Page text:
“You’re not thinking of jumping, are ya?”
It’s barely light when I climb onto the running track that surrounds the Central Park Reservoir, named for Jackie O who used to circle it, just like I’m about to do.
There’s hardly a soul in sight, except for a middle-aged man in a cheap, wrinkled suit, smoking, looking into the distance from the deepest spot of the reservoir. Occasionally you’ll see flowers leaning against the fence in memory of a past jumper.
He ignores my question, so I ask again, “You’re not thinking of jumping, right?”
“What’s it to you,” he says with what sounds like a Romanian lilt. “Can’t a man just stand here and have a quiet smuke?”
Technically, it’s illegal to smuke in the park, but don’t mention this since I see, all is not well with the Marlboro Man.
“I don’t want to intrude on your peace but, I’m not so sure you’re just having a quiet smoke. Are you okay?”
“Me okeey…OKEEY?” This seems funny to him. “I’m anything but okeey, so what?”
I ask myself, why must I be so conscious of others, because now I’m hooked into his plight with no plan to speak of. I then remember what a friend of mine says whenever she has a dilemma. Unlike me, very Catholic, she’ll think, What would Jesus do?
Well, Jesus must have been late a lot since he was always stopping to help someone. Feed them, clothe them, throw in a miracle here and there. Yes, Jesus was never on time, like me, who is supposed to meet another friend for coffee.
If he were here, Jesus would say, “So, got another smuke?” His sandals leaving footprints on the track.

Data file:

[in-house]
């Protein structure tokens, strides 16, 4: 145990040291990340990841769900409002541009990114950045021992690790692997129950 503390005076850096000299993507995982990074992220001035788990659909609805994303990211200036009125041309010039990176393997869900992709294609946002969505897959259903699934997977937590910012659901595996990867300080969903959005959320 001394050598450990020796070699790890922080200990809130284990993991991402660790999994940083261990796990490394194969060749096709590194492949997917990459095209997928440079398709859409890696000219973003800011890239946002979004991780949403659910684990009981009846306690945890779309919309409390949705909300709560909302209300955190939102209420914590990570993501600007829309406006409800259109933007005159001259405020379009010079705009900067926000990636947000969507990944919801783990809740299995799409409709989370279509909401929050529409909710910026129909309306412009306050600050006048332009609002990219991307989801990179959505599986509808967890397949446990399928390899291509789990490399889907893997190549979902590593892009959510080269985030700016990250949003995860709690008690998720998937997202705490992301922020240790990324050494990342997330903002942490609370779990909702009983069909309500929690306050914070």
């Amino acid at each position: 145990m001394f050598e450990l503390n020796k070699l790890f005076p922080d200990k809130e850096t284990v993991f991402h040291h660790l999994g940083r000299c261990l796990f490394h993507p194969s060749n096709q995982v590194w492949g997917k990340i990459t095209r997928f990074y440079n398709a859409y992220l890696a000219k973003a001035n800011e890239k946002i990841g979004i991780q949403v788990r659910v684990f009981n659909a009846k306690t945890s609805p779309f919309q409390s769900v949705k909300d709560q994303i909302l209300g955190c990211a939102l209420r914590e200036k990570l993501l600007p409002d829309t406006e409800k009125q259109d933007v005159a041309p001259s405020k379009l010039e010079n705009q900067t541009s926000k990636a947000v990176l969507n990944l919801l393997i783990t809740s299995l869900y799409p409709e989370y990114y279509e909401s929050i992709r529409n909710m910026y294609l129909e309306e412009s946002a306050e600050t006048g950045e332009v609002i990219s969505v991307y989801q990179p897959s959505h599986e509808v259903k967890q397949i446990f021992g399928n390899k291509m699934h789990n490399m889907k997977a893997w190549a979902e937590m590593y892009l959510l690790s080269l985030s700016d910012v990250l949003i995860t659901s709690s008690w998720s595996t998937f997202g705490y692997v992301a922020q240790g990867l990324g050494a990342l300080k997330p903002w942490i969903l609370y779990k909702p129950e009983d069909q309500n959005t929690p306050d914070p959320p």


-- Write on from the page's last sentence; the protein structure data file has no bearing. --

Then he’d ask the guy’s name, something I finally do, forgetting my manners.
“Mac, ma name’s Mac.”
“Jesus, I mean Susannah, I’m Susannah,” I say, coming out of my biblical reverie.
“Mac, just spill it. What’s wrong. Money matters? Women? Are you wanted by the cops?”
Who the fuck was I channeling?
“Money, let’s begin with that. I’m bruke. I’m so bruke I can’t make ma bills. Am just sick and tired of Amurica. Came here for a better life, and it ain’t no better.
“Things have a way of changing,” I say, “they do. One minute life’s bad, the next better. I know all about this having ongoing money issues myself.”
“Well I got a weefe who weeps and weeps.”
“Where is she now?”
“Sleepin, like moost sane people.”
I took umbrage at moost sane people, but did that stop me?
“Got any money on you at all?”
“Why, you need a loon?”
I laugh despite the absurdity of the situation.
“No, just asking.”
“Well, I’ve got three. How bout I give it to you, and you can go to the vendor right along Fifth, and get a coupla coffees and surprise your wife.”
It wasn’t easy giving up my donut money, but shit, that’s what Jesus would’a done. Right? Damn that Jesus.
“Da ya always bother people this weey. Like, it’s none of your business what I’m doin.”
“You’re right. But, I hadda stop anyway. Just can’t help myself. I hope you don’t jump, honestly, cause then when things get better you won’t be here.”
I give him the three bucks, stuff them in his front pocket, then take my leave.
“Hey Miss…you’re not gonna jump are ya?”
At least he had a sense of humor.
I wave, say a Hail Mary for the hell of it, trying not to turn around, but do anyway when I see Mac, exiting by the Metropolitan Museum, that leads to the vendor.
“Well done,” said Jesus.